Olga Manosalvas is a polyglot, of sorts.
Take a trip through her work and you’ll see that she speaks multiple languages through well-defined explorations, artistic styles and mediums.
Her obra de mano, or handmade work, reveals her divergent paths, observations and tics. Olga’s work is a garrison of grotesques, saints, sinners and bawling babies. No one is left untouched — characters pulled from the commedia dell’arte, zaftig cubanas and brasileiras, indigenous madres latinas.
Olga resurrects images seared into her primordial (and to family members, frighteningly accurate) memory. She harnesses found objects and bends them to her creative will. She breathes life into a menagerie of fantastic creatures created from insanely detailed, embroidered fabrics, dressed over crimped wire.
Art is not just a vocation or calling. For Olga it’s her diet, her nutrition. As with her artwork, a simple meal prepared by Olga turns into an exploration of alchemical herbs and ingredients, resulting in something you may have dreamed of, but never before tasted. A stroll to the market becomes a moving meditation, a pilgrimage. She logs a million artistic Fitbit miles in everything she does, transforming quotidian chores into exquisite and finely attuned daily rituals.
Olga is ruled by ritual. She is pulled hard and fast toward an examination of arcane rituals and she holds them up against her Christian upbringing, reverently taking what she needs, and discarding the rest. She doesn’t always choose what she creates; it often chooses her and invites her to take what she needs.
Key West Art & Historical Society honors the work of Florida Keys-based and internationally exhibited painter and sculptor Olga Manosalvas in a solo exhibit entitled “The Restless Eye // The Visions of Olga Manosalvas,” which opened on Friday, July 19, in the Bryan Gallery at the Custom House Museum (281 Front St.).
Olga has been a visual shaman and storyteller of sorts for more than two decades, influenced by her Ecuadorian ancestry, her New York upbringing and most recently as a resident of the Florida Keys. The New York City native studied at the Art Students League, the High School of Art & Design, the Escuela de Bellas Artes in Madrid and at Parsons School of Design. She moved to the Keys after a three-week vacation in 1980 to “live in a place that matched her ideals,” she says, eventually setting up shop first in Key West and then in Sugarloaf with the beloved ‘Baby’s Coffee’ and establishing coffee roasting plants in Miami and Breaux Bridge, La.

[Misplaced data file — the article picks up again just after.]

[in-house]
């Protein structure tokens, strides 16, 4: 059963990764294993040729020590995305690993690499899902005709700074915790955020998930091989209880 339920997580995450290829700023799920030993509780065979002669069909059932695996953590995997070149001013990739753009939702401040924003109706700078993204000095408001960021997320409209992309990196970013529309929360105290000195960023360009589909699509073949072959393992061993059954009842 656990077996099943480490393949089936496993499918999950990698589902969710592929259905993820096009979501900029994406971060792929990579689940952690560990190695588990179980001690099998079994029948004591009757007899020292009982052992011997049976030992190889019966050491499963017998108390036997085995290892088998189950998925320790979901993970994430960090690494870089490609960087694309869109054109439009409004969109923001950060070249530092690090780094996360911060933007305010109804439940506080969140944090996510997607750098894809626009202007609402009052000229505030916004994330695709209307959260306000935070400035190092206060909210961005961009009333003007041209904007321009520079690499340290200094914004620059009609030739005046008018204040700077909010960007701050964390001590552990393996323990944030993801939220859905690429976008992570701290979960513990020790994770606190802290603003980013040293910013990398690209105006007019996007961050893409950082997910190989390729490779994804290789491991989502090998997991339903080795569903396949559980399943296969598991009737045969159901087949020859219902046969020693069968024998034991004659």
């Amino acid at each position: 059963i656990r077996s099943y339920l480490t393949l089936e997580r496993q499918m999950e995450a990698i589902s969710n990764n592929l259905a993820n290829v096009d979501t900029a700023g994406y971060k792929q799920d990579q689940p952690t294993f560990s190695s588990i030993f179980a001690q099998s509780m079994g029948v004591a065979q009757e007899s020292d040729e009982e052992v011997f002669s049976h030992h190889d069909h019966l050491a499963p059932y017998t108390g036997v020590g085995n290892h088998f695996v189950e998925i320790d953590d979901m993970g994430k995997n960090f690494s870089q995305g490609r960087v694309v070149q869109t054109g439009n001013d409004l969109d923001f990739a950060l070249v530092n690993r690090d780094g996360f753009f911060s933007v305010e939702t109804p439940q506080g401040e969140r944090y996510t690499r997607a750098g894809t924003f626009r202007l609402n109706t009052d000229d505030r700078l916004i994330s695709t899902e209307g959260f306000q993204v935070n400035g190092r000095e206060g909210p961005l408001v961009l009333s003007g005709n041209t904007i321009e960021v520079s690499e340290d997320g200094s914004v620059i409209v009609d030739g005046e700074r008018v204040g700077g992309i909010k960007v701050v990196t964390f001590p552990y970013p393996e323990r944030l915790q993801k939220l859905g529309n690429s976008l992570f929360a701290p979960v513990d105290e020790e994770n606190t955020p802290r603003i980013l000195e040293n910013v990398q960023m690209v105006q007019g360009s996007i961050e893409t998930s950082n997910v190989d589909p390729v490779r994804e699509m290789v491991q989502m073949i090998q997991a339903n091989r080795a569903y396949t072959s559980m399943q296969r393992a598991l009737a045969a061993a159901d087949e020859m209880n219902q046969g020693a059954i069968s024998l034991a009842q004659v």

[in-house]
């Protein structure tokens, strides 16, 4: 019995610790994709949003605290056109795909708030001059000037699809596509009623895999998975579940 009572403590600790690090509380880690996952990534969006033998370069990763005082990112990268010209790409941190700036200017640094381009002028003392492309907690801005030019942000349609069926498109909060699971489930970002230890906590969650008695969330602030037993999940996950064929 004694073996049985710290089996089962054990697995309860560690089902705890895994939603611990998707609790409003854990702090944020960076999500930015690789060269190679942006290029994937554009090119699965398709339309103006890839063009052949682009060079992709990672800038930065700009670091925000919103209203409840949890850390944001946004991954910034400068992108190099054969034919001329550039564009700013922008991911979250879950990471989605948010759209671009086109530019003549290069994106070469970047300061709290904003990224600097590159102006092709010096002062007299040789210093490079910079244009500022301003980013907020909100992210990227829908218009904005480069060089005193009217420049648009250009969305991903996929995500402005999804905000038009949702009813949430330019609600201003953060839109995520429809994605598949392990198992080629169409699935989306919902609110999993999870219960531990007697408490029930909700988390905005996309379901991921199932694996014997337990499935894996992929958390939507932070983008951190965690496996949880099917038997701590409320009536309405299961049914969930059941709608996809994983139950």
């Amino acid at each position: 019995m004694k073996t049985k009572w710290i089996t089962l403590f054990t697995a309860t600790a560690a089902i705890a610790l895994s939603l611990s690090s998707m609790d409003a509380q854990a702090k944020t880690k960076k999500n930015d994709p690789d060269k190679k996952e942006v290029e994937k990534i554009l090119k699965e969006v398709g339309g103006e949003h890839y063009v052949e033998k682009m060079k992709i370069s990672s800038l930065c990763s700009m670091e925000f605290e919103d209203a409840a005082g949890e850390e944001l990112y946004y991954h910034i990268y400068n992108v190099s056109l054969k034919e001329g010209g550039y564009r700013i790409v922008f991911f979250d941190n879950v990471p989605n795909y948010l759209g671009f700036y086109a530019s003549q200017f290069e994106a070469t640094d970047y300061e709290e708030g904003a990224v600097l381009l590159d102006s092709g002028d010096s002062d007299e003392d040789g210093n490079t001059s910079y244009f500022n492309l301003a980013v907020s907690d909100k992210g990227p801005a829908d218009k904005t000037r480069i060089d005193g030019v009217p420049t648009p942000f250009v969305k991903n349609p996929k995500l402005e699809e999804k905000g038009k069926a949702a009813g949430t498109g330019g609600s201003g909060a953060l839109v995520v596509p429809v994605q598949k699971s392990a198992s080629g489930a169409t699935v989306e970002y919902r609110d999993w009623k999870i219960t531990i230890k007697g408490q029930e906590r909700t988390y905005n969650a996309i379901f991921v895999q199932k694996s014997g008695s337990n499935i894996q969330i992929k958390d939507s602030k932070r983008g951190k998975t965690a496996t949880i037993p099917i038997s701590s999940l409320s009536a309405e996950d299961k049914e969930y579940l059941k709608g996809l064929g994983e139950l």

Her work is a dazzling amalgam of acrylics, oils, embroidery, found objects and “anything that works,” she says. “I like using society’s discards in my icon pieces because I want to remake them into precious things.”
An overarching theme of “La Familia” and the family circle weaves together articles of faith, the figurative and the occult in her work, as witnessed in “The Listening Man” and “Quick Fix,” two paintings in the upcoming exhibit.
“The first two reflect family dynamics I’ve observed,” she says. “’The Listening Man’ is my ongoing interest in the figurative; ‘Quick Fix,’ my preoccupation with articles of faith and the expectations that come from the adoration of these.”
Viewers will also glean insight from Olga’s sense of memory — a family death in Ecuador and the gathering of the family to wash and dress the departed, dreams and other family scenarios. They will be invited into a meditative realm of ritual, a mixture of Catholicism and esoteric religions she experienced as a child.
“My grandmother decided that my ongoing fever spikes were a result of the evil eye,” she says. “Traditionally it is thought that if an infant is pretty, there are certain people that can make them ill with too much looking, admiring. The ritual involved a doorway, cigar ash, the breaking of an egg to examine for blood and prayer. After this, the cycle of fevers ended.”
“The Restless Eye // The Visions of Olga Manosalvas” exhibit runs through Sep. 30. For more information, call Cori Convertito, Ph.D., at 305-295-6616, ext. 112, email her at firstname.lastname@example.org or visit kwahs.org. Your Museums. Your Community. It Takes an Island. ¦